As you might have seen in the papers, the Intercontinental Exchange, based in Atlanta, recently purchased the New York Stock Exchange.
Which, as the name suggests, is based in NYC. Hey, you don't need an advanced degree in economics to figure that out.
The important thing to note is that in the aftermath of this transaction the Statue of Liberty did not hop into the New York Harbor and the Empire State Building did not run off to New Jersey.
I mention this in contrast to the reaction in Chicago in 2007 when ICE was battling the Chicago Mercantile Exchange for control of the Chicago Board of Trade.
Oh my god, to hear Mayor Daley fume and fret you'd have thought that the Cubs and White Sox together were about to move to Tennessee.
On second thought—take 'em, please!
The details of the Board of Trade debacle came down to this. One set of gazillionaires—the owners of the Board of Trade—had to decide which offer from another set of gazillionaires to accept: ICE's or CME's?
At this point, I should mention that the owners of CME were long-standing campaign contributors to Mayor Daley, while the owners of ICE were not.
Mayor Daley insisted that it would be a massive blow to the collective self-esteem of Chicago if the Board of Trade were to wind up in the hands of gazillionaires who live in Atlanta as opposed to gazillionaires who call Chicago their hometown. So he offered millions in tax increment financing (TIF) dollars to CME if and only if the Chicago Board of Trade accepted their offer.
In other words, take the CME offer and your newly formed company gets the TIF money. Take ICE's offer and you don't.
A few other things you should know about this deal: When I originally wrote about it, a spokesman from CME told me that they hadn't asked the city for the handout. Instead, Mayor Daley had offered it of his own volition. And a spokeswoman for ICE told me that they had no intention of moving the Board of Trade anywhere. That it really didn't matter where the board was officially located since the industry's moving toward electronic trading, which can be done anywhere, including a boat off the coast of Florida. Which, for all we know, is where most of the people who own these trading behemoths actually spend their time.
No matter. Daley offered the money that CME said they didn't request to keep ICE from doing something that they said they had no intention of doing. Effectively, Mayor Daley offered your property-tax dollars to give one billion-dollar corporation a leg up on another billion-dollar corporation in a bidding war to buy out a third billion-dollar corporation.
It's good to remember this little saga just in case you ever find yourself believing there's a rhyme or reason to how our leaders throw around this TIF money—other than taking care of old friends, that is.
When the dust had settled, the Board did indeed take CME's offer. And Daley offered CME—one of the wealthiest exchanges in the world—$15 million in TIF money, provided they keep at least 1,750 employees in Chicago for ten years.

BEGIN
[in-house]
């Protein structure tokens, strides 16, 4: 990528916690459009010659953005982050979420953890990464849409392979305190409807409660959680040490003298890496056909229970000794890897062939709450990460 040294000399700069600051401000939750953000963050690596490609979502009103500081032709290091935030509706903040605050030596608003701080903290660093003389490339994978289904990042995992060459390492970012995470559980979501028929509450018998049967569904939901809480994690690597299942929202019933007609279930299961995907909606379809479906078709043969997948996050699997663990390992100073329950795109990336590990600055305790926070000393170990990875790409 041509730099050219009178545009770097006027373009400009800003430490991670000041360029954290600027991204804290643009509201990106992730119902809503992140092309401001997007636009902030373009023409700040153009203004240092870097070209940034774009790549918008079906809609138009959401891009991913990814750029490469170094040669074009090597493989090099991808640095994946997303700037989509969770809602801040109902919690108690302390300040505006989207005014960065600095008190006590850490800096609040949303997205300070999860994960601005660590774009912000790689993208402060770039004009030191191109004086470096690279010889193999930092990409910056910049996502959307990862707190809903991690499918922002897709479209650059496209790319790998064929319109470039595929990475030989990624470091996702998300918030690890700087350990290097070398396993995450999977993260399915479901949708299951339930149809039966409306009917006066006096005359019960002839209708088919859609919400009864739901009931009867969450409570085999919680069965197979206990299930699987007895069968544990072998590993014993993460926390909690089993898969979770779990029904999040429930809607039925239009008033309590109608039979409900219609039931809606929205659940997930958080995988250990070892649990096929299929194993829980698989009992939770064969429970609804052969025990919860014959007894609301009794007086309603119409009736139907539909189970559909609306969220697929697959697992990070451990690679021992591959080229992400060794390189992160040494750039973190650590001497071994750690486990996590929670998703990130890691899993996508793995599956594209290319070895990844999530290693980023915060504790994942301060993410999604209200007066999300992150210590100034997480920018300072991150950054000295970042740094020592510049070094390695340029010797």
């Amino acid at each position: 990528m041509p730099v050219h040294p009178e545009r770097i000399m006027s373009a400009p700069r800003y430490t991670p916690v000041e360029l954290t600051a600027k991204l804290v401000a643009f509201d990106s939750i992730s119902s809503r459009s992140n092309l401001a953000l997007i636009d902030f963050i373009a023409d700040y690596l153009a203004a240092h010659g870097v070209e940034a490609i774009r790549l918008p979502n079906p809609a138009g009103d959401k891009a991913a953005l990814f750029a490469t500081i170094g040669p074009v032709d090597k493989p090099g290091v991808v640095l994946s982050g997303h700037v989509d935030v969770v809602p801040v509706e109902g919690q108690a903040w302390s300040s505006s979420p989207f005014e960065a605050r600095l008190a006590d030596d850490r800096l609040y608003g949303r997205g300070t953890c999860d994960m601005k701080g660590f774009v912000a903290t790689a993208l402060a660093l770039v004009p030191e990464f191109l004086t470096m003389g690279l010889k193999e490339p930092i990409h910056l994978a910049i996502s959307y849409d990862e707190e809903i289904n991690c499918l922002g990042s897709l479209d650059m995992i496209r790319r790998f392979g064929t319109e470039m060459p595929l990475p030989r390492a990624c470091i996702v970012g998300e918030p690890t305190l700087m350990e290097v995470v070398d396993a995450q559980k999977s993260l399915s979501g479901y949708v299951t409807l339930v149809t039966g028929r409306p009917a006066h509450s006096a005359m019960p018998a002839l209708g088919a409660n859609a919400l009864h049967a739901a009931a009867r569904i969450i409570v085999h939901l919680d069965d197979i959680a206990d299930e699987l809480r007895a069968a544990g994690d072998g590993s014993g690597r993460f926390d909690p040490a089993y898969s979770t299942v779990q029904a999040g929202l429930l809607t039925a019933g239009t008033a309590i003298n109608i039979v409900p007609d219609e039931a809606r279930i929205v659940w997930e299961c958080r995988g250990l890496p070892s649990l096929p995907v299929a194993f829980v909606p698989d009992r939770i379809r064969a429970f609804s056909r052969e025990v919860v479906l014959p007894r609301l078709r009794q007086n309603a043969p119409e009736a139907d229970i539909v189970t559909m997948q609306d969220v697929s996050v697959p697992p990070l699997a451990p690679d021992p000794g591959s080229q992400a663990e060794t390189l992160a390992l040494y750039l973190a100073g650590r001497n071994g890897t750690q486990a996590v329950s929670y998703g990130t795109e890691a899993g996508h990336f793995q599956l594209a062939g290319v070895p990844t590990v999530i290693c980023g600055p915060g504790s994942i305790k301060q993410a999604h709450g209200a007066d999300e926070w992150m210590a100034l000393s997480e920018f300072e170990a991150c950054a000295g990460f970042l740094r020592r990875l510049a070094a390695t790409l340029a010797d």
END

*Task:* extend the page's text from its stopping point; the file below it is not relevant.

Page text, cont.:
Eventually, CME turned down the $15 million. That's because they were threatening to move out of town if the state didn't give them a tax break worth tens of millions of dollars. And you can't very well threaten to move out of town if you have an obligation to keep 1,750 jobs in town.
So CME swapped the TIF handout worth $15 million with strings attached for the tax break worth tens of millions no strings attached. Hey, no one said these dudes were dumb.
That means you, the taxpayers, get to pay more in taxes to compensate for the break that CME is getting. Hey, no one said you were smart.
To throw salt into our wounds, Mayor Emanuel immediately hailed the tax breaks as "reform." You know our mayor would never miss a chance to suck up to the big boys and girls who dole out the campaign contributions.
Back to the ICE/NYSE transaction . . .
I plowed through page after page of New York Times coverage but could find no reference to any New York politician opening up the public purse to somehow block the deal.
Lucky New York.
In reality, it doesn't really matter where these exchanges are based. They're not job-creating machines. As I said, they're moving as fast as they can toward electronic trading. Which means they're cutting jobs that require them to pay salaries to other people, as opposed to keeping more money for themselves.
The primary benefit of having any exchange in town is the ability to tax its transactions. But no, our leaders gave them a tax break and then thanked them for taking it.
By the way, firefighter Sam Holloway recently revived this issue when Mayor Emanuel made one of his bizarre firehouse visits.
That's when the mayor unexpectedly stops by a firehouse to tell firefighters that as much as he appreciates them, he has no choice but to cut their pensions.
That's so he has more money to hand over to companies like CME.
Apparently unable to hold his tongue, Holloway told the mayor that he indeed had an alternative to cutting pensions—he could slap a transaction tax on CME. To which the mayor told Holloway he should run for office if he wants to do stuff like that.
Well, at least he didn't tell him to "shut the fuck up." Which is what Emanuel told Eric Holder when the attorney general tried to extend the ban on assault weapons.
In the wake of Newtown, Mayor Emanuel's become a gun control guy. I'm sure it's only a coincidence that polls show that even swing voters in Virginia want some kind of gun control.
Maybe there's hope for ordinary taxpayers should the polls show an upswing of support for progressive taxation. Then we might see Mayor Emanuel leading the charge to end crony capitalism.
It's a very long shot, I understand. But it gives us something to hope for in 2013. Happy New Year's, everyone!